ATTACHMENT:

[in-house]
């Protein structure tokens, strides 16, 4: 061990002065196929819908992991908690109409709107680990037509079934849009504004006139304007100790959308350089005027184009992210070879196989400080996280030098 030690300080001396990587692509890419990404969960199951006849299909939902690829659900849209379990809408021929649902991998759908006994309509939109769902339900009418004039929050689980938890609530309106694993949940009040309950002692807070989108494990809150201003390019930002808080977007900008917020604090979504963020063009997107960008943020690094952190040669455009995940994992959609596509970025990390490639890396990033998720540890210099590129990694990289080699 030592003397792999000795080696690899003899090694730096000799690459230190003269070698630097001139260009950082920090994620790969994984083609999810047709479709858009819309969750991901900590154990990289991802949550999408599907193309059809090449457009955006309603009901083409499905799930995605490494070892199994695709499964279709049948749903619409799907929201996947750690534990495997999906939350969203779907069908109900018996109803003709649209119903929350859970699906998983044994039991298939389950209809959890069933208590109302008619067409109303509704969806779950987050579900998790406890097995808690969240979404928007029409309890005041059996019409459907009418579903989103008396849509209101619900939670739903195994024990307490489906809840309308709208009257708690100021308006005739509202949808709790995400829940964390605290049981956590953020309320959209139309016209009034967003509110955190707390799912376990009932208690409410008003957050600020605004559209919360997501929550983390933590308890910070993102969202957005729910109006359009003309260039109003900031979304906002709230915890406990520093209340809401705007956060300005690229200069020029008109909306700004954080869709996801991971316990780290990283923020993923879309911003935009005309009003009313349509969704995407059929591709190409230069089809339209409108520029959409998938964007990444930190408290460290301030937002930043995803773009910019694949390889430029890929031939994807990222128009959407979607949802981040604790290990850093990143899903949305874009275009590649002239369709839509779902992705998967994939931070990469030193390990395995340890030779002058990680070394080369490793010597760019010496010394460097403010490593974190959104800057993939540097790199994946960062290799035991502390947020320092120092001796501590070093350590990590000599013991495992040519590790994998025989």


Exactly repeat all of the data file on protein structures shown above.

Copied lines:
[in-house]
């Protein structure tokens, strides 16, 4: 061990002065196929819908992991908690109409709107680990037509079934849009504004006139304007100790959308350089005027184009992210070879196989400080996280030098 030690300080001396990587692509890419990404969960199951006849299909939902690829659900849209379990809408021929649902991998759908006994309509939109769902339900009418004039929050689980938890609530309106694993949940009040309950002692807070989108494990809150201003390019930002808080977007900008917020604090979504963020063009997107960008943020690094952190040669455009995940994992959609596509970025990390490639890396990033998720540890210099590129990694990289080699 030592003397792999000795080696690899003899090694730096000799690459230190003269070698630097001139260009950082920090994620790969994984083609999810047709479709858009819309969750991901900590154990990289991802949550999408599907193309059809090449457009955006309603009901083409499905799930995605490494070892199994695709499964279709049948749903619409799907929201996947750690534990495997999906939350969203779907069908109900018996109803003709649209119903929350859970699906998983044994039991298939389950209809959890069933208590109302008619067409109303509704969806779950987050579900998790406890097995808690969240979404928007029409309890005041059996019409459907009418579903989103008396849509209101619900939670739903195994024990307490489906809840309308709208009257708690100021308006005739509202949808709790995400829940964390605290049981956590953020309320959209139309016209009034967003509110955190707390799912376990009932208690409410008003957050600020605004559209919360997501929550983390933590308890910070993102969202957005729910109006359009003309260039109003900031979304906002709230915890406990520093209340809401705007956060300005690229200069020029008109909306700004954080869709996801991971316990780290990283923020993923879309911003935009005309009003009313349509969704995407059929591709190409230069089809339209409108520029959409998938964007990444930190408290460290301030937002930043995803773009910019694949390889430029890929031939994807990222128009959407979607949802981040604790290990850093990143899903949305874009275009590649002239369709839509779902992705998967994939931070990469030193390990395995340890030779002058990680070394080369490793010597760019010496010394460097403010490593974190959104800057993939540097790199994946960062290799035991502390947020320092120092001796501590070093350590990590000599013991495992040519590790994998025989």